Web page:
Privacy Aware Multimodal Dialogue System
Aishik Mandal (Ph.D. Student)
Clinical Natural Language Processing (NLP) has the unique potential to support doctors in improving patient care, in some cases even saving lives, while at the same time lowering costs. In previous work, electronic health records (EHR) were used for tasks like patient outcome, in-hospital mortality, and length-of-stay prediction based on admission notes, thereby supporting doctors in patient care. Others have developed information extraction systems for EHRs to support clinical research. However, most of such works are done on English data. One reason for this is a scarcity of clinical data in languages other than English. This lack of available datasets comes down to the singular issue of privacy. As clinical data is extremely sensitive, it is extensively protected through GDPR and national laws. In this PhD project, we propose to create end-to-end workflows that can tackle this privacy issue. We propose to create psychiatry dialogue datasets from interviews and therapy sessions between doctors and patients. We choose psychiatry dialogues due to their high degree of privacy requirement. However, using only textual modality is not sufficient for psychiatric downstream tasks. Acoustic features like tone, pitch and visual features like gaze and gestures provide a large amount of information in such situations. Thus we propose a multimodal approach. In conclusion, the workflow will consist of two major steps: 1. Transcription and De-identification: This step includes transcription of interviews and therapy sessions between doctors and patients. However, to maintain privacy, the transcription must remove any protected health information and personal identifiers. The audio and video recordings will also be modified in a way to guarantee privacy with minimal loss in information. 2. Downstream Applications: To train multimodal models for downstream task applications, we will explore the trade-offs for different privacy measures. Downstream tasks could include understanding the mental states of patients during a session, predicting chance of suicide, understanding improvements in a patient over multiple sessions.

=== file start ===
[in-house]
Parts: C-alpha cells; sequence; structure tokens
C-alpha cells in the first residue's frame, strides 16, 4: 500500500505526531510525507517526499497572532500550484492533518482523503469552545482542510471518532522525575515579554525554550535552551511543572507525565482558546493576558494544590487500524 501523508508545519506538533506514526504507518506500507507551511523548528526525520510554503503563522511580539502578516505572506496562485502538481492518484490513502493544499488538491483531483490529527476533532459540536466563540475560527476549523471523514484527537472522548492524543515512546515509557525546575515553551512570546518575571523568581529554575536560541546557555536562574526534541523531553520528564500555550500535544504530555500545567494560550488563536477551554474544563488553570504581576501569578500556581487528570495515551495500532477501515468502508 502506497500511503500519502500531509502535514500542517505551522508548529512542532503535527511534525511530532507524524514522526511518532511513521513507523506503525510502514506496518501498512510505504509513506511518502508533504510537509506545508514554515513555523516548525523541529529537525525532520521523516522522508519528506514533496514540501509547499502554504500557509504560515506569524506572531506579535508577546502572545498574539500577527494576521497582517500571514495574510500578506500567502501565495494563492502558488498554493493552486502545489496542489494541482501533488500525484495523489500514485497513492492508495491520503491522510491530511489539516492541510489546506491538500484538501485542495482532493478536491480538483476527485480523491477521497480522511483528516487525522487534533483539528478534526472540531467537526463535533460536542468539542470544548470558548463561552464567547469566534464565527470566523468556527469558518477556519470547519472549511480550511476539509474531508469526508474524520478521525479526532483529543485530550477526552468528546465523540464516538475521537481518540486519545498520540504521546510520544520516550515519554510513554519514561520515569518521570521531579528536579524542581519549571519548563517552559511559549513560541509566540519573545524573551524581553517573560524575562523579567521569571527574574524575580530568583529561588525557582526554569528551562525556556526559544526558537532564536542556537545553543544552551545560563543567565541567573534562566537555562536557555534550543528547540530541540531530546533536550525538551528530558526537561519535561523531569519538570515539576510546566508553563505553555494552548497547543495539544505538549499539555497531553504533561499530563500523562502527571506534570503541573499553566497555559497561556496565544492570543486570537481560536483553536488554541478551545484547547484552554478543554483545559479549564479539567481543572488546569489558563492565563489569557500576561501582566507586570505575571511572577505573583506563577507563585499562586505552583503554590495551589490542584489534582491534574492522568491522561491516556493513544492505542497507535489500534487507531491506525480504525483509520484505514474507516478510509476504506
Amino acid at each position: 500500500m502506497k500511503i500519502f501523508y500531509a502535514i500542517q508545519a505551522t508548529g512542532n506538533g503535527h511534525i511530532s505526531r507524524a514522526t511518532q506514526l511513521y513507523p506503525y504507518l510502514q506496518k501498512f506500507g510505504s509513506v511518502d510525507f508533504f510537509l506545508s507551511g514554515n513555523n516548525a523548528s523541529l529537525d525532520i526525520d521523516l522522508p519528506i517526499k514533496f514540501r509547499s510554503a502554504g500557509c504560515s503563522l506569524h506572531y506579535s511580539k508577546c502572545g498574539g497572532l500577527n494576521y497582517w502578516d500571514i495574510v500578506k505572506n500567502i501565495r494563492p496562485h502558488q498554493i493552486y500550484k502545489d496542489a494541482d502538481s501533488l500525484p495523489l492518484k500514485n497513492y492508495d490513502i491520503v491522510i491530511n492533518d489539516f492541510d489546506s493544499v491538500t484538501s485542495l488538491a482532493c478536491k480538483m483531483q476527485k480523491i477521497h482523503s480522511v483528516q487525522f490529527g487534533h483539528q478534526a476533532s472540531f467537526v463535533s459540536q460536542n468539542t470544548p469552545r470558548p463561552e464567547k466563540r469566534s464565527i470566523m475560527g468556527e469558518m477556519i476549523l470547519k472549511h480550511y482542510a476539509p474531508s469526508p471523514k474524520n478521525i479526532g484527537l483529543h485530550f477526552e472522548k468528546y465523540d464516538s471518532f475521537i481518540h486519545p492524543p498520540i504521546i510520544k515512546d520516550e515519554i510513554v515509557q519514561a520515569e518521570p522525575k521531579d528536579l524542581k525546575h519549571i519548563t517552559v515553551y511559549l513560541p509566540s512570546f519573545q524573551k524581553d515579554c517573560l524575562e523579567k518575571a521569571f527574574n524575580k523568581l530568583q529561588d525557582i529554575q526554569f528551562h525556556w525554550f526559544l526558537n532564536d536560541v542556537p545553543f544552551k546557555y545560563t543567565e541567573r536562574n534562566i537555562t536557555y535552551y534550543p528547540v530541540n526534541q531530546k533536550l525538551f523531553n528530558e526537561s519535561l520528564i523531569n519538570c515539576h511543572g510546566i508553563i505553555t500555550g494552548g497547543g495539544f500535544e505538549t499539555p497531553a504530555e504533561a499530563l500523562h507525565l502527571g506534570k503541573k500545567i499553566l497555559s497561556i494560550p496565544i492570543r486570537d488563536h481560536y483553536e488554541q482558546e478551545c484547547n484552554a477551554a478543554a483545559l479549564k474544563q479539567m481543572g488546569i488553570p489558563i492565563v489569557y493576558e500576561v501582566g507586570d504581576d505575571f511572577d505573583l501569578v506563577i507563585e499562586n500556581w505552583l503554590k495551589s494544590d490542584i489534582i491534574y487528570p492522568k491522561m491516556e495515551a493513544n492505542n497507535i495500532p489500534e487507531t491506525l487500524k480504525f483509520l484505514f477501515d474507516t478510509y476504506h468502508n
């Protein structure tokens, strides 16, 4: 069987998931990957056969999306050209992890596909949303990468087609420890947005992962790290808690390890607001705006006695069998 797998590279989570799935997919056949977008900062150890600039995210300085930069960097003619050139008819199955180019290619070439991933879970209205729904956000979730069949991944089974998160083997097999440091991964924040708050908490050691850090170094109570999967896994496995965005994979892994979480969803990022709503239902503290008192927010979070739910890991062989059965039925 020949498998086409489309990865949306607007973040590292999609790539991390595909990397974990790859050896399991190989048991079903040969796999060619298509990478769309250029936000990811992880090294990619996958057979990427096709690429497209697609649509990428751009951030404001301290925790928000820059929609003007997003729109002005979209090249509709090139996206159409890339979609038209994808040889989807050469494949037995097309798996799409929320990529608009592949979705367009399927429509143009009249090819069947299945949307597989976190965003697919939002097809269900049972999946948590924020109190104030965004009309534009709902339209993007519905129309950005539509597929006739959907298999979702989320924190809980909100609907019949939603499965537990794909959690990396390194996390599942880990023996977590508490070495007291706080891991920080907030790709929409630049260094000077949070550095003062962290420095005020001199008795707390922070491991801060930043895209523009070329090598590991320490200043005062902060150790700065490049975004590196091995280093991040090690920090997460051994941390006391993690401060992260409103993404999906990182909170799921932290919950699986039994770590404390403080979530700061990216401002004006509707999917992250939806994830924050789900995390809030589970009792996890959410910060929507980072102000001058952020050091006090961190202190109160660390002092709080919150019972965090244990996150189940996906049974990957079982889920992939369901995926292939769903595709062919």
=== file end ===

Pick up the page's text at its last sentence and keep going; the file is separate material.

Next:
|Primary Host:||Iryna Gurevych (Technical University of Darmstadt)|
|Exchange Host:||Aurélien Bellet (INRIA)|
|PhD Duration:||01 September 2023 - 30 September 2027|
|Exchange Duration:||01 September 2024 - 28 February 2025 - Ongoing|